The first presidential debate may not have swayed any votes in the room or produced many cheers or jeers, but the candidates received the full scrutiny of those who attended Brookdale Community College’s watch party Wednesday night.
“If I were Romney, I would have taken a few different turns. For me, seeing what Obama has done and what he’s capable of doing, my mind was pretty much made up for anybody but Obama,” said 25-year-old Eatontown resident Matt Riccardi.
The former Marine and Brookdale graduate, who is currently studying at the University of Pennsylvania, returned to his alma mater for a debate viewing party hosted by the college’s History and Political Science Club. Patch partnered with Brookdale, inviting community members to watch President Barack Obama and his Republican challenger Mitt Romney square off in the domestic policy debate. Nearly 40 students and Monmouth County residents took part in the watch party and the lively discussion that followed.
Club members handed out surveys to the audience prior to the debate, asking who they were likely to vote for. Of those who filled out the survey, 18 supported Obama, 11 were for Romney, one was for Libertarian candidate Gary Johnson, and one person wrote none. However, an informal showing of hands for who had won the debate gave 10 to Romney, six to Obama and 12 for a tie.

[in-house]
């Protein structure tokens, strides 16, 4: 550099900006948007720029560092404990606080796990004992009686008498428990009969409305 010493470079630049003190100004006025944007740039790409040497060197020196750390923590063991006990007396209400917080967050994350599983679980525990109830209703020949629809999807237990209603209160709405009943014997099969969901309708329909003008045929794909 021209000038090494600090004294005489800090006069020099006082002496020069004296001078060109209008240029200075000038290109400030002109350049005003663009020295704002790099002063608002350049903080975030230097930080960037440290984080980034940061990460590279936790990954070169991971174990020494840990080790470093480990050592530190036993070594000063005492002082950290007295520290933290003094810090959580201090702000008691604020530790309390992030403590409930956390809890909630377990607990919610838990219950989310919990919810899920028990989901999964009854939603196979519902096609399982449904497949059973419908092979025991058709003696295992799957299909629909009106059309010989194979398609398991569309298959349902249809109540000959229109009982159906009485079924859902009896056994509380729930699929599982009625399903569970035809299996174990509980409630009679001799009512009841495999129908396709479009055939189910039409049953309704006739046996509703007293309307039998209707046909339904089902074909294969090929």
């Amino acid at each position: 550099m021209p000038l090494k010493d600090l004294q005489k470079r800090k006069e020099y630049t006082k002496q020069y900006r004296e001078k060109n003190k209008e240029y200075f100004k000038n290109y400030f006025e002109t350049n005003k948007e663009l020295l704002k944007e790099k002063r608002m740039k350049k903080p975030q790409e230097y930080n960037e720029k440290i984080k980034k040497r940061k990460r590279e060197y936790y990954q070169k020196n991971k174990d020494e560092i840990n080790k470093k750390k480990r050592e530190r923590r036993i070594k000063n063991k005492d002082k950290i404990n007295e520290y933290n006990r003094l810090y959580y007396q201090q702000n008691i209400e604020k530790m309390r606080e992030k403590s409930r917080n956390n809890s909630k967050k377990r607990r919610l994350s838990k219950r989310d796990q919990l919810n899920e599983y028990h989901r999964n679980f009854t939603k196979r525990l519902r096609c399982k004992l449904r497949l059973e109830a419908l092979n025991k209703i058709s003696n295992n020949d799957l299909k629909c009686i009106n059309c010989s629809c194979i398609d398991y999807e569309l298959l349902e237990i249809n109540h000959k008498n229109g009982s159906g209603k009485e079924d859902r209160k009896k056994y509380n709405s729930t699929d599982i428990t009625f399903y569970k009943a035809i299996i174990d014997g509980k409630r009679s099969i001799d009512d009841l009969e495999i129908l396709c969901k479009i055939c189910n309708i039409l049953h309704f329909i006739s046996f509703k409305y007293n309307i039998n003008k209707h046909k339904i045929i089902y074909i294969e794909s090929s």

“Romney seemed to say more. He had more words to get his point across in speaking. Obama was speaking so much slower. He didn’t seem to be respecting the time limit,” said Morganville resident Evelyn Moreno, 20. She found the president’s debate style frustrating at times.
Brookdale student Andrew O’Hare of Colts Neck said Obama’s stronger showing in recent polls meant that it wasn’t politically advantageous for him to take risks during the debate.
“Obama didn’t need to win the debate. He just needed to not blow himself up and he didn’t. He can lose the battle if he’s winning the war,” said O’Hare, who was one of two students who burned out the battery on their iPhones tweeting and fact checking during the debate.
Middletown resident Germania Pena-Spaulding said she likes Obama but wanted to give Romney a chance to describe his plan for helping the country’s economic trouble. She was disappointed by a lack of specifics and what she characterized as Romney’s focus on social labels.
“I think he slipped up when he said ‘poor children.’ There are no poor children. There are children. He always seems to have these social class labels,” Pena-Spaulding said.
The nuanced discussion following the debate showcased how tuned in the students are to the issues influencing the election, according to Brookdale Community College History and Political Science Club advisor Jonathan Moschberger.
“We have terrific students. I was really impressed with the level of comments,” Moschberger said. “And I think the survey results and the debate outcome results showed they could be objective, because clearly, based on the survey results, most of them supported Obama.”